Opinion, by Michael Royster
RIO DE JANEIRO, BRAZIL – Elections in Brazil are very different from those elsewhere. As is our occasional wont, we shall count the ways, starting with Seeming Weirdness Number One: registered voters cannot be arrested during the five days before the election and two days after the election.
That’s right, after October 2nd, when this was written, the police could not arrest registered voters until sundown October 9th. The reason for this rule, in place since 1932, is that in many places, particularly towns in the interior, the local political bosses (a/k/a “colonels”) would have the police arrest people who did not side with their candidates and keep them in the hoosegow until after the elections.
There are exceptions. If you’re caught in flagrante delicto (meaning red-handed) you can be arrested. The same is true if you’re guilty of a crime for which bail is not possible (e.g. homicide, terrorism, rape, drug dealing, armed revolt and other “heinous” crimes).
These exceptions are the reason the federal government has just dispatched hundreds of armed soldiers and sailors to the hillsides of Rio de Janeiro, to remain on patrol 24/7 through this Sunday’s election, lest the modern-day successors to the “colonels” (drug dealers and bent cops known as “militia”) try to ensure people vote for “their” candidates.
This leads directly to Seeming Weirdness Number Two: voters cannot take a camera or a cell phone into the polling booth. The bad guys still try to insist that voters within their bailiwick vote for their chosen candidates, under pain of … well, pain. How to prove to these thugs that you voted for their candidate? Produce a photo of your screen. Happily, as of this year, that’s not an option.
For similar reasons, you can’t take a child into the booth with you, or any adult unless you have a proven disability; you can’t ask election or political party officials to help you vote. You’ve got to push the electronic buttons your very own self.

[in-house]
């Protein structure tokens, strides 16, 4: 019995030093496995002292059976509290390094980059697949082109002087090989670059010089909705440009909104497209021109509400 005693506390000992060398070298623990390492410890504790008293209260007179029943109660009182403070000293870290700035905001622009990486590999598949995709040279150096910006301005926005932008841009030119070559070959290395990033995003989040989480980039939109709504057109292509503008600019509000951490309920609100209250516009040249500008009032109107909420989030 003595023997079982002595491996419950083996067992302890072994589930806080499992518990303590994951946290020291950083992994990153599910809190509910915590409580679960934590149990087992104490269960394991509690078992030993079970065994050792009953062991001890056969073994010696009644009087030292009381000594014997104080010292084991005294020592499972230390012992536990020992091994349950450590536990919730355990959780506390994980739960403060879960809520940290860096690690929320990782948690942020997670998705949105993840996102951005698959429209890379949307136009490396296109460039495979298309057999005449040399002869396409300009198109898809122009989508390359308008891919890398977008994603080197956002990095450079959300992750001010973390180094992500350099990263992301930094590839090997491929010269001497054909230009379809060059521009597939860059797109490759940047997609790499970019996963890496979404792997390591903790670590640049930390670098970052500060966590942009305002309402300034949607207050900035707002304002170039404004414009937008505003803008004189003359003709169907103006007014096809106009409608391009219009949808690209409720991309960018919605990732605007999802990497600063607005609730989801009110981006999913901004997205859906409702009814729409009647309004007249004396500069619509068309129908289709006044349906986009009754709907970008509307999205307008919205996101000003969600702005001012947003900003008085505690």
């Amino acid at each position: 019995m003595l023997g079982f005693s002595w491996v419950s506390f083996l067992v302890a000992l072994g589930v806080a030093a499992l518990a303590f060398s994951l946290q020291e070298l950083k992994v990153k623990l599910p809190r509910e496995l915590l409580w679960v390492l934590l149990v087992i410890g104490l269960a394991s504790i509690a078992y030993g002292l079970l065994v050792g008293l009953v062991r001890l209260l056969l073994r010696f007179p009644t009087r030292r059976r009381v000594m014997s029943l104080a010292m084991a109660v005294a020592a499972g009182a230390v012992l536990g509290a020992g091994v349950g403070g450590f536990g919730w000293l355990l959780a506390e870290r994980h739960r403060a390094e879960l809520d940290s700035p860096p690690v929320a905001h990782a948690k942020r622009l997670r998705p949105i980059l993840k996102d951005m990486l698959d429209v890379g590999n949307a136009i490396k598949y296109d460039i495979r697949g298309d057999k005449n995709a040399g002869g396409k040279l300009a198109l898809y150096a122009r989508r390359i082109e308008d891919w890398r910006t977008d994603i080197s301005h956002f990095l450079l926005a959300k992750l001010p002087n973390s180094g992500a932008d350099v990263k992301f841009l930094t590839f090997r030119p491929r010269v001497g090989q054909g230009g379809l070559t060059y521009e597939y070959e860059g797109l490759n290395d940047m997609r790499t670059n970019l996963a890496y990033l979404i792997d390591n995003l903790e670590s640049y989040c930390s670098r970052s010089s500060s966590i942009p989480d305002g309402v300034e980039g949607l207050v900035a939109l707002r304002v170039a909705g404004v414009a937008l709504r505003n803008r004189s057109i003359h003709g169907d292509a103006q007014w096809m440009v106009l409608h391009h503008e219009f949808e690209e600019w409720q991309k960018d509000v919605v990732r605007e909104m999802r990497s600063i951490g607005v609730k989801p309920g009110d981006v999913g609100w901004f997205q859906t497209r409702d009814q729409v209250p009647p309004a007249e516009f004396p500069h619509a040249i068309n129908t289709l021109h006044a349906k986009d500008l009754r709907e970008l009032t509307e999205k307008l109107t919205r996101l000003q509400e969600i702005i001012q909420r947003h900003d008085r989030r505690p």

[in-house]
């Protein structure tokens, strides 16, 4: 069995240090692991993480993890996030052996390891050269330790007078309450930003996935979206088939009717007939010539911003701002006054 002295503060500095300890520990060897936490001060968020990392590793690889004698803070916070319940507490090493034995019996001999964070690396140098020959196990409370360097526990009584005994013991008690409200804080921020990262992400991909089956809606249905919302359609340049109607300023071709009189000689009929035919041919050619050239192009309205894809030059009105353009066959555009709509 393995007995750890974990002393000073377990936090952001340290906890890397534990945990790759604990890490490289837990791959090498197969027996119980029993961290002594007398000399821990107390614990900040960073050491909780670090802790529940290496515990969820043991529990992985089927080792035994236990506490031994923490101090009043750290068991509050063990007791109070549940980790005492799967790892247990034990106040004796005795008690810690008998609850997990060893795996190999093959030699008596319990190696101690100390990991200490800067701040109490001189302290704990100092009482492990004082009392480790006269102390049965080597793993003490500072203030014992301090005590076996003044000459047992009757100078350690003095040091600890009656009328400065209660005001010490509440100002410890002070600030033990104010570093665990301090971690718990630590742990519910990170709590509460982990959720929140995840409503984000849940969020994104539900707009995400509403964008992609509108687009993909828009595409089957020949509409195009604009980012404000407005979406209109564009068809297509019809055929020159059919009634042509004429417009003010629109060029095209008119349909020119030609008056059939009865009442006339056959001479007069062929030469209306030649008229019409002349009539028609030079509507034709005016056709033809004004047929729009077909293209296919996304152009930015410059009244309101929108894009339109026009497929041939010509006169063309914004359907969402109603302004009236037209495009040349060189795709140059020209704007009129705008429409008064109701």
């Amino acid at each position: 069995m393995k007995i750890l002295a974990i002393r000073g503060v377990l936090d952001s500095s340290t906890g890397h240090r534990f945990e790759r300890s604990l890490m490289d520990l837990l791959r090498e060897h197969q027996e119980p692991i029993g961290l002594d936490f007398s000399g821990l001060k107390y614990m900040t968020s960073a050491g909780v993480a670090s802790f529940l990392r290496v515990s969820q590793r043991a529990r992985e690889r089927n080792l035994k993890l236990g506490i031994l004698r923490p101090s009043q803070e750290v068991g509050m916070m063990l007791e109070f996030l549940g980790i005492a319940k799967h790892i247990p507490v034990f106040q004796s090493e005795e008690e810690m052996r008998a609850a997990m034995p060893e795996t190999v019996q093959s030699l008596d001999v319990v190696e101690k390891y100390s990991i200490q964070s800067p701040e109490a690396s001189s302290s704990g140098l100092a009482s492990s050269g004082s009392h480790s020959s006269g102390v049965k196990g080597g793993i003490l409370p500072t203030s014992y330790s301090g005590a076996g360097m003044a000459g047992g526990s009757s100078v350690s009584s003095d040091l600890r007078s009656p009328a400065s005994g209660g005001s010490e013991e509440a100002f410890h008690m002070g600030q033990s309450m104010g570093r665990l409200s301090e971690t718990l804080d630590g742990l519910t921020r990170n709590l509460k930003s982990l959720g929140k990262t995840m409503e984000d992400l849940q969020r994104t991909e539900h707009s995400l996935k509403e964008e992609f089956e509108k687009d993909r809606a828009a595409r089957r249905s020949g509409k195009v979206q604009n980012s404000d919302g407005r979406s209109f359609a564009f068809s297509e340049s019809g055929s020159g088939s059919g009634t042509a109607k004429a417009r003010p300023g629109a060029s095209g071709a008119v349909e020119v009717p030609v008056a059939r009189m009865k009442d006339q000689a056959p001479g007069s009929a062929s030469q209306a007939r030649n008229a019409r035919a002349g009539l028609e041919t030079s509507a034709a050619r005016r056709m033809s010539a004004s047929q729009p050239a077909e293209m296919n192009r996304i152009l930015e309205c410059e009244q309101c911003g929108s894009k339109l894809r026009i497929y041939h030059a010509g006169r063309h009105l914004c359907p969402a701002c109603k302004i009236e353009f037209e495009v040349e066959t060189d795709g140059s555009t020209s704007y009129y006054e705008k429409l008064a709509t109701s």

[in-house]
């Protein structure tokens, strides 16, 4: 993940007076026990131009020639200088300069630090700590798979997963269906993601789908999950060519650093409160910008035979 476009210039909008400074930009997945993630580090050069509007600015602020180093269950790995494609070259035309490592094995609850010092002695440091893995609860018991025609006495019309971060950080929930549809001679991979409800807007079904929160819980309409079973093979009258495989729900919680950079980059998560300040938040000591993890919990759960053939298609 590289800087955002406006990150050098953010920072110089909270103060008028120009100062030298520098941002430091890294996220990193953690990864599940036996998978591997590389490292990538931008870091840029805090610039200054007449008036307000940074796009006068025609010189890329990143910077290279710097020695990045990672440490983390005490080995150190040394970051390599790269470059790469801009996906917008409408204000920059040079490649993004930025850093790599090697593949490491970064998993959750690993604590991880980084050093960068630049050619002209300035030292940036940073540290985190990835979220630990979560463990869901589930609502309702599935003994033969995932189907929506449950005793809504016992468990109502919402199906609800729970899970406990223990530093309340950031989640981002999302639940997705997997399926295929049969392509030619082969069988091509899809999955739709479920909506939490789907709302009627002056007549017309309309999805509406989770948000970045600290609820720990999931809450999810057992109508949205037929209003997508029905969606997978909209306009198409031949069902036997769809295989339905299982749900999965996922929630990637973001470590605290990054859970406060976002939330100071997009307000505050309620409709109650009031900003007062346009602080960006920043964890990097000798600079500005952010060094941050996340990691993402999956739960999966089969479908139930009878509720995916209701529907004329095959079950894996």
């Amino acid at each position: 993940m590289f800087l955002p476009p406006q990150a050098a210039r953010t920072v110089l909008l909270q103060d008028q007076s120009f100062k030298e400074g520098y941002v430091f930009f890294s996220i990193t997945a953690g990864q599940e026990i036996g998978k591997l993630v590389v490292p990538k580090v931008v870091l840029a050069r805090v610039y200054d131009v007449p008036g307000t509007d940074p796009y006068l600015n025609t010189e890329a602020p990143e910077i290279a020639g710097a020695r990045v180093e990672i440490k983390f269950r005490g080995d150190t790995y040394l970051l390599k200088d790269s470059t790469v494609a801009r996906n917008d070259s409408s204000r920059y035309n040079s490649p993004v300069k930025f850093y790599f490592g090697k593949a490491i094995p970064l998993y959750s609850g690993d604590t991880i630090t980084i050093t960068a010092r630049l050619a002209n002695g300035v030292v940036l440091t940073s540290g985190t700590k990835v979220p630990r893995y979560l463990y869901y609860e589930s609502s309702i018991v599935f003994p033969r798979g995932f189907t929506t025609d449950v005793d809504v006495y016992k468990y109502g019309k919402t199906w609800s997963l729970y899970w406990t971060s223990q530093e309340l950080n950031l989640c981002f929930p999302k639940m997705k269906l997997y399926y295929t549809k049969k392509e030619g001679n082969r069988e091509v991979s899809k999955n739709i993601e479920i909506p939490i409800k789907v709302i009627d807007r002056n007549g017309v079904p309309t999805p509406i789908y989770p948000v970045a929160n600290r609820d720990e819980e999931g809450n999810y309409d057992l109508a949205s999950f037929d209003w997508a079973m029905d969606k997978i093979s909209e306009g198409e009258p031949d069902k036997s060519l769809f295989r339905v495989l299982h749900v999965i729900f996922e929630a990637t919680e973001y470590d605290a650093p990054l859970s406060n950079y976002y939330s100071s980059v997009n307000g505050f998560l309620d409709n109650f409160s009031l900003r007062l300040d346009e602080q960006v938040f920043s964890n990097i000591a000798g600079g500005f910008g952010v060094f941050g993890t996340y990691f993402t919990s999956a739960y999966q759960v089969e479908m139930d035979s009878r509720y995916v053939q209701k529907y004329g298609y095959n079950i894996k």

You can’t go in topless (male or female), you can’t wear shirts or shorts or caps or anything with political party propaganda on it, especially not Seeming Weirdness Number Three — the dreaded Party Number.
All political parties have two digit numbers, as do the candidates for mayor. All candidates for city council have five digit numbers, the first two being those of their political party. Numbers are easier to remember than names, so all parties try to drum their numbers into voters’ heads during the pre-election period. Happily, this is not allowed when people are complying with their civic duty and voting.
Did you notice we said “duty” rather than “right? By law, it’s a duty. All Brazilian citizens between ages 18 and 70 must not only register to vote but must also, on election day, physically go to the polling station where they are registered and vote.
If you’re out of town, you’re out of luck — no absentee ballots, no early voting, it’s all happening between 8AM and 5PM on the first Sunday of October.
Bummer? Maybe, but the good news is, within a few hours after the polls close on Sunday, the results will have been tabulated and announced across the country. No more hanging chads! No more recounts! No more ridiculous court cases!
The Curmudgeon asks: “What’s not to like?”
Michael Royster, aka THE CURMUDGEON first saw Rio forty-plus years ago, fetched up on these shores exactly 35 years ago, still loves it, notwithstanding being a charter member of the most persecuted minority in (North) America today, the WASPs (google it!)(get over it!)